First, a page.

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Publications - Spinning a coin: Dispute Settlement Mechanism under Free Trade Agreement or the WTO?

Spinning a coin: Dispute Settlement Mechanism under Free Trade Agreement or the WTO?

The Ukrainian Journal of Business Law
Vol.9 #1-2 January - February 2011

Andrii Zablotskyi, associate with Volkov and Partners
Iryna Polovets, associate with Volkov and Partners
Tetiana Kheruvimova, associate with Volkov and Partners

This article addresses the dispute settlement mechanism under free trade agreements which have flourished in the last few decades, and considers their potential as an effective substitution of WTO dispute settlement mechanism and a tool for reducing potential conflicts of norms and jurisdictions

Currently, the European Union has provided the boldest and perhaps most advanced example of regionalization in the world [1]. Within the framework of the WTO, the European Union has become a major proponent and user of the approach to stipulate specific dispute settlement mechanism as a solution of trade disputes. A fundamental shift occurred with the conclusion of the free trade agreements with Mexico (2000), Chile (2005) and Korea (2010), which incorporate a dispute settlement mechanism. Since 2000, the EU has sought to introduce similar procedures to all ongoing free trade negotiations. Negotiations on the free trade agreement between the European Union and Ukraine (hereinafter — the EU-Ukraine FTA), which began in 2007, are still ongoing. Although information about the course of these talks and their current state is scarce, we also made an attempt to analyze the transformative power on Ukraine in the sphere of dispute settlement taking into consideration previous EU experience.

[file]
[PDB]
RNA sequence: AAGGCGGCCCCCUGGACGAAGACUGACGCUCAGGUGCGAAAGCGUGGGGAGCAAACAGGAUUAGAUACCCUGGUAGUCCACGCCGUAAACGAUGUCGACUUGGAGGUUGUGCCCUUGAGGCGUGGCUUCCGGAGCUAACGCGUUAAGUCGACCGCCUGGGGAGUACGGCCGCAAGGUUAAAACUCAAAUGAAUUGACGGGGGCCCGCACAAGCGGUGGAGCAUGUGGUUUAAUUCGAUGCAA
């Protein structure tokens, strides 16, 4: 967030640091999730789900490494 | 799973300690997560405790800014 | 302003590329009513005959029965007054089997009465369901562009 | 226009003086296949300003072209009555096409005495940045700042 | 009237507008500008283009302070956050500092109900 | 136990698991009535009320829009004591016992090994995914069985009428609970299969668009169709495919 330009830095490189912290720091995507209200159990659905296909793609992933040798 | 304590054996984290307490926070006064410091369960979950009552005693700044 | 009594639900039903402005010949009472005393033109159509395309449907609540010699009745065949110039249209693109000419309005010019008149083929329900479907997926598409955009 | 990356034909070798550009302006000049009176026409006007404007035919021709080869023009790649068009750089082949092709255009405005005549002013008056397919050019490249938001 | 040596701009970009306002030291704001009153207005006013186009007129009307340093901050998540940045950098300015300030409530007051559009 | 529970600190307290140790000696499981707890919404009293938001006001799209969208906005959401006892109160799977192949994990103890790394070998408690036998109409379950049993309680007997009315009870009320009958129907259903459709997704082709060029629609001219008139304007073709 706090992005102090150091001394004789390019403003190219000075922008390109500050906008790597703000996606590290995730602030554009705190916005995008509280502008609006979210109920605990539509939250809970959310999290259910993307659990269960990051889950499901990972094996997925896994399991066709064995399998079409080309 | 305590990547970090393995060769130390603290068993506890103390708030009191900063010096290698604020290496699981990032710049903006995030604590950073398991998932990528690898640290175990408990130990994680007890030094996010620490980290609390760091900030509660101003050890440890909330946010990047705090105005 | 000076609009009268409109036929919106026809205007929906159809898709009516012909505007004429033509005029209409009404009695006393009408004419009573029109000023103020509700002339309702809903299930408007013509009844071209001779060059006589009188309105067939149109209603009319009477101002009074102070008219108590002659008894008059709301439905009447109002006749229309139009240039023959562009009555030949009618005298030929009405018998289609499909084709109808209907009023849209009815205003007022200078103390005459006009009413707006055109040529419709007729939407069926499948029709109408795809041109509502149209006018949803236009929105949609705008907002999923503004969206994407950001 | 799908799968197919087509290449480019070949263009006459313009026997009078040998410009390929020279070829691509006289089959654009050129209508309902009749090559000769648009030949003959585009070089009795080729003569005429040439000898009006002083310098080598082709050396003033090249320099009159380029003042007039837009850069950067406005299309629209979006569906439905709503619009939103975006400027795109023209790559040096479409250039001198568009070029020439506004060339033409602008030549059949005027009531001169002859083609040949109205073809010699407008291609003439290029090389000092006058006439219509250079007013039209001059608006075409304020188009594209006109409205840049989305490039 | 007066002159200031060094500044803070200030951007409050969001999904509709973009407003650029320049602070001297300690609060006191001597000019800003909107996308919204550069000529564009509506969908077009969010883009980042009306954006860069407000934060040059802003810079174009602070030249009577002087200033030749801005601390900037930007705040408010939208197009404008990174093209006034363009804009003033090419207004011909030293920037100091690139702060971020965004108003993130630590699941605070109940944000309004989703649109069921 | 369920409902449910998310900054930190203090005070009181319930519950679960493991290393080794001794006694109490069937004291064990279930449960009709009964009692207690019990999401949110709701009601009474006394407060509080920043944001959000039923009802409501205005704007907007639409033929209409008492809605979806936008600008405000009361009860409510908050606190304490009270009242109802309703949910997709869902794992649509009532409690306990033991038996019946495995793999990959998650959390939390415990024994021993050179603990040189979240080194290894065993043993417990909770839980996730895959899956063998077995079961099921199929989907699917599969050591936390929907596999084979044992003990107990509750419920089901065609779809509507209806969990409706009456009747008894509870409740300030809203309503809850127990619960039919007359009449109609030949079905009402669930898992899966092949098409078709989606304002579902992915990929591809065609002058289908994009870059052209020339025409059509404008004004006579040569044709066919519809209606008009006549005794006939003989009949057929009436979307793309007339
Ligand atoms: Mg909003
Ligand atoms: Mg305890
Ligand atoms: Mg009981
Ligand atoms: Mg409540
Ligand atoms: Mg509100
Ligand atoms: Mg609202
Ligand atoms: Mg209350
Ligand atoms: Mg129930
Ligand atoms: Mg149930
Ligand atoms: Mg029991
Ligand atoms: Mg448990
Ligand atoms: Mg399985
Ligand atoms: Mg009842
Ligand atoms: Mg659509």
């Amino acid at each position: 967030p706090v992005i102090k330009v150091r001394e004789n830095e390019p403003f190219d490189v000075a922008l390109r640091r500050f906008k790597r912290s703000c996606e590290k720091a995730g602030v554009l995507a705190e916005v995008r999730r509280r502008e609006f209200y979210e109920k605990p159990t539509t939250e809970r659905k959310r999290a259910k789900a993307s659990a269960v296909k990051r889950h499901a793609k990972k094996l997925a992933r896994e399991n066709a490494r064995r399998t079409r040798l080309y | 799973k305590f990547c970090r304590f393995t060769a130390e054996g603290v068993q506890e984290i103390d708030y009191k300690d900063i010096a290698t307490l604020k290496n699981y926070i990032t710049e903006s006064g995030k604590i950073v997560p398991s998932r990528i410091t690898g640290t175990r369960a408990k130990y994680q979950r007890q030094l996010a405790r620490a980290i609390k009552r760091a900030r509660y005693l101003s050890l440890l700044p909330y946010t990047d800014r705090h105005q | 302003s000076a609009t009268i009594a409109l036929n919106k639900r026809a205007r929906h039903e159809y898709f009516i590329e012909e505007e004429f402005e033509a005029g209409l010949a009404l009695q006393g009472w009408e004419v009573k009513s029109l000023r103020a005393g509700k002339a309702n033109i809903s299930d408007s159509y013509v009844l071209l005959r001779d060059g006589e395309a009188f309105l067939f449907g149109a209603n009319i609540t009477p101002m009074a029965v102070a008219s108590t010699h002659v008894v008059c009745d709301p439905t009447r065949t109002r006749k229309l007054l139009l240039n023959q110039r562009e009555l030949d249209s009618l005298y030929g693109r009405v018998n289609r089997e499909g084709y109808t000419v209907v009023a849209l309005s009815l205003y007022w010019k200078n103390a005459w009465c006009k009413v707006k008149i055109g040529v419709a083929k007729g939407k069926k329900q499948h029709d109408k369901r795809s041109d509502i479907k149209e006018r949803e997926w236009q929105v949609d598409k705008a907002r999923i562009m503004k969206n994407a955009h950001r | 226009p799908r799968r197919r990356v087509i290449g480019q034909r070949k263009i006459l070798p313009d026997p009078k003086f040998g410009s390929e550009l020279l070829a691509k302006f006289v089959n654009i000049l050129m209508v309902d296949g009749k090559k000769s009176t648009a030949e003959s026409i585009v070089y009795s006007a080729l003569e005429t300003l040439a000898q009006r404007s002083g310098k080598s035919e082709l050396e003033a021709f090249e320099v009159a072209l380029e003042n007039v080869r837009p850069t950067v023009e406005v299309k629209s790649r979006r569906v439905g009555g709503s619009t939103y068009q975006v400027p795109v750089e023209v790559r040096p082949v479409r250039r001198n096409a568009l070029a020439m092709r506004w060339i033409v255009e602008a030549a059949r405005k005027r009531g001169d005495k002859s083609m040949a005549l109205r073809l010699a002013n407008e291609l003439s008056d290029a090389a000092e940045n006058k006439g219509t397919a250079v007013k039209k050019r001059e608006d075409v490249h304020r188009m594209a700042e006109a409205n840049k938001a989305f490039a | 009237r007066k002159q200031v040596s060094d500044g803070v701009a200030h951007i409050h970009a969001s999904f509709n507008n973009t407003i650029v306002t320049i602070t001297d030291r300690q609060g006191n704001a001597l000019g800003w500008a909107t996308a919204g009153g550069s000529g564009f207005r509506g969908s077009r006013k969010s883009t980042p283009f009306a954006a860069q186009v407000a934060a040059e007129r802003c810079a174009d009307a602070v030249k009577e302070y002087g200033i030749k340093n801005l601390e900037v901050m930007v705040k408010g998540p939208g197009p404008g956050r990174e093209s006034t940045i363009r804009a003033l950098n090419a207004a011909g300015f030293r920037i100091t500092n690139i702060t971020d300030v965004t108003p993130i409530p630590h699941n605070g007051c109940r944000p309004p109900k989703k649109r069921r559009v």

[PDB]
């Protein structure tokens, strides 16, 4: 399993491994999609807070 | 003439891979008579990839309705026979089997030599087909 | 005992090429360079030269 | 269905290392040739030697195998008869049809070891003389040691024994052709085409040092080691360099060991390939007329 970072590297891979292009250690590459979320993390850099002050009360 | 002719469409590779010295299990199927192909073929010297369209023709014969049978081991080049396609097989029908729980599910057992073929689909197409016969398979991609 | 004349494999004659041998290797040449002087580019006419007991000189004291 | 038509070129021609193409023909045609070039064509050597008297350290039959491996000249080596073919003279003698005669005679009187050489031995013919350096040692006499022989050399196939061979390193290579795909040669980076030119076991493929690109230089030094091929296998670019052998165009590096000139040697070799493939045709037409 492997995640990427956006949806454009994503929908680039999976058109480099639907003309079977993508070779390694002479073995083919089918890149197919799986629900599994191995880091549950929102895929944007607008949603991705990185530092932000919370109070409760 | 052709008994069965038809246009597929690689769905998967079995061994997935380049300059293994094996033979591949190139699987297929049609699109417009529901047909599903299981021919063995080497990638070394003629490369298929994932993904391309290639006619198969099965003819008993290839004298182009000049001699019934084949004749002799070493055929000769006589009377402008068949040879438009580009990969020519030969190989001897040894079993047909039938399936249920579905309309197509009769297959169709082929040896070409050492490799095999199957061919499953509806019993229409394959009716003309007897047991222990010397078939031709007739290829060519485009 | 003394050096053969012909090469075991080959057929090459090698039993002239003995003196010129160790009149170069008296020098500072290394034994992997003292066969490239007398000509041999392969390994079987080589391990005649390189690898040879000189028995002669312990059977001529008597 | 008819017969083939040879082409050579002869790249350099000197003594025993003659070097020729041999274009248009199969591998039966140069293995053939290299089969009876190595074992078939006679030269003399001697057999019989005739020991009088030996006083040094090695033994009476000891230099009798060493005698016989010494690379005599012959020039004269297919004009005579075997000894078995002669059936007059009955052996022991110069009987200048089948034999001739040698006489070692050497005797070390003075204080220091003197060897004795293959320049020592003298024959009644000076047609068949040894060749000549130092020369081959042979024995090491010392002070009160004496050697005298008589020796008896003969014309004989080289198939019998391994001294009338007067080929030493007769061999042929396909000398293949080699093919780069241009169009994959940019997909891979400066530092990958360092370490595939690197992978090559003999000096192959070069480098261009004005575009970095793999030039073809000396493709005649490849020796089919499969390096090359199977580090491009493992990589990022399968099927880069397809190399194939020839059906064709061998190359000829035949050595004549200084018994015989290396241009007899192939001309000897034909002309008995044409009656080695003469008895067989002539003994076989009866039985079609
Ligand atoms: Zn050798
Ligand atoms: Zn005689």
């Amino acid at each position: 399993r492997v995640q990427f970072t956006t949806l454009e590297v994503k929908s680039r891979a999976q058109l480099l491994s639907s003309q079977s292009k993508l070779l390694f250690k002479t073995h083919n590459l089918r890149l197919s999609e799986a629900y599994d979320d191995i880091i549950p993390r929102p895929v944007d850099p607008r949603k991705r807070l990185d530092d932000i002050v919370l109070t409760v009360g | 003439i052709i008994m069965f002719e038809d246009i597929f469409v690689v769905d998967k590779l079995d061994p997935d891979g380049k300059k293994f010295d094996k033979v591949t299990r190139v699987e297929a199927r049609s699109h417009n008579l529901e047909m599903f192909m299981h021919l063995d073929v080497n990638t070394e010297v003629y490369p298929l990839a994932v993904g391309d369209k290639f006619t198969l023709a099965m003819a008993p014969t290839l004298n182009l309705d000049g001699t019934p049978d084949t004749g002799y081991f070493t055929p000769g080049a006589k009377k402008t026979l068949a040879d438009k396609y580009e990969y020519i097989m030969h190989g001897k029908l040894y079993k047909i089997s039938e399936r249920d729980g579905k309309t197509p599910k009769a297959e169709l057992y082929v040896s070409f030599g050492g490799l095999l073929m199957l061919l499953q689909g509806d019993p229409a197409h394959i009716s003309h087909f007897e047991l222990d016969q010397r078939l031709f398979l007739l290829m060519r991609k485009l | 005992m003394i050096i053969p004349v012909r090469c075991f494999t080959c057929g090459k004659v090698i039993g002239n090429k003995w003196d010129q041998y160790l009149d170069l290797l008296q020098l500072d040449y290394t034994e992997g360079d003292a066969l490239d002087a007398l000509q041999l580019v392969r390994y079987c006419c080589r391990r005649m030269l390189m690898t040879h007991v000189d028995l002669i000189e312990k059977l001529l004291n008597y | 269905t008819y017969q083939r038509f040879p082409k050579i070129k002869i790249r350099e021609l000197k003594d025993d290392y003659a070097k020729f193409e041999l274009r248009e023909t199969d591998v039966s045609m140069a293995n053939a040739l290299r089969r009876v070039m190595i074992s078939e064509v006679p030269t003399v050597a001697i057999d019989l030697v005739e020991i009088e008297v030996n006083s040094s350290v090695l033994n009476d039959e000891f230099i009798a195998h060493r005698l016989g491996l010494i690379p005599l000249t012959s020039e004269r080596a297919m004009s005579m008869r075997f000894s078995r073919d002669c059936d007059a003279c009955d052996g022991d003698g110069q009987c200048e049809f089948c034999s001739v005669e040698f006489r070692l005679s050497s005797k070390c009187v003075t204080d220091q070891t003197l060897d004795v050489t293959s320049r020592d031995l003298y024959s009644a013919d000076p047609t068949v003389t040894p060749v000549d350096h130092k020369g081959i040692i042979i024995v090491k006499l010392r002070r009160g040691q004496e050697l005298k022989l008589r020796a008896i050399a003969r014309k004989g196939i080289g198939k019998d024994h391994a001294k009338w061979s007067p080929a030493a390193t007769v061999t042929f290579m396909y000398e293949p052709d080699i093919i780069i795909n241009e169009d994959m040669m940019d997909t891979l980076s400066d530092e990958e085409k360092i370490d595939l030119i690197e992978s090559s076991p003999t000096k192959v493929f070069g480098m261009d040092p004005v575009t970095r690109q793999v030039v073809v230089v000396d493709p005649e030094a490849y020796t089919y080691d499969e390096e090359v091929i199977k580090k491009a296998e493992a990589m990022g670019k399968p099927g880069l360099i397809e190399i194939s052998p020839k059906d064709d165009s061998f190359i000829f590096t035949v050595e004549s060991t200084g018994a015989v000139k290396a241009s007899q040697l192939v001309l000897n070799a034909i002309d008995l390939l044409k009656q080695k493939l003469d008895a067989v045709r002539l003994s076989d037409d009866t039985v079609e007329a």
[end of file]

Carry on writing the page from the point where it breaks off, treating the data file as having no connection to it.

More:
The ABCs of RTAs and their happy co-existence with the WTO

Regional trade agreements (RTAs) are all those agreements between subsets of states allowing them to depart from the WTO's fundamental most favored nation clause in order to pursue a liberalization agenda which goes beyond that of the multilateral system [2]. In Turkey — Textiles, Appellate Body elaborated on Paragraph 5 of GATT Article XXIV and confirmed the conditional "right" of WTO members to form RTAs. However, WTO dispute settlement is considered to be an exclusive system, as Article 23 of the Dispute Settlement Understanding (DSU) requires all members to resort exclusively to WTO dispute settlement mechanism so as to guarantee "security and predictability" for the international trading system as set out in Article 3.2 of DSU.
This ambiguous relationship raises many concerns, primarily the issue of overlaps of jurisdiction between WTO dispute settlement mechanism and those under RTAs, as well isolated interpretation of law between WTO and RTA's dispute settlement bodies, which is often said to result in fragmentation of international trade law.
Despite the tendency towards a buildup in the number of free trade agreements concluded all over the world, the parties to a specific agreement should bear in mind both the pros and cons of trade regionalization. This is especially crucial for the repercussions of regionalism in terms of dispute settlement. In the light of the prospective EU-Ukraine FTA the possibility of overlap and conflict in jurisdictions should be addressed.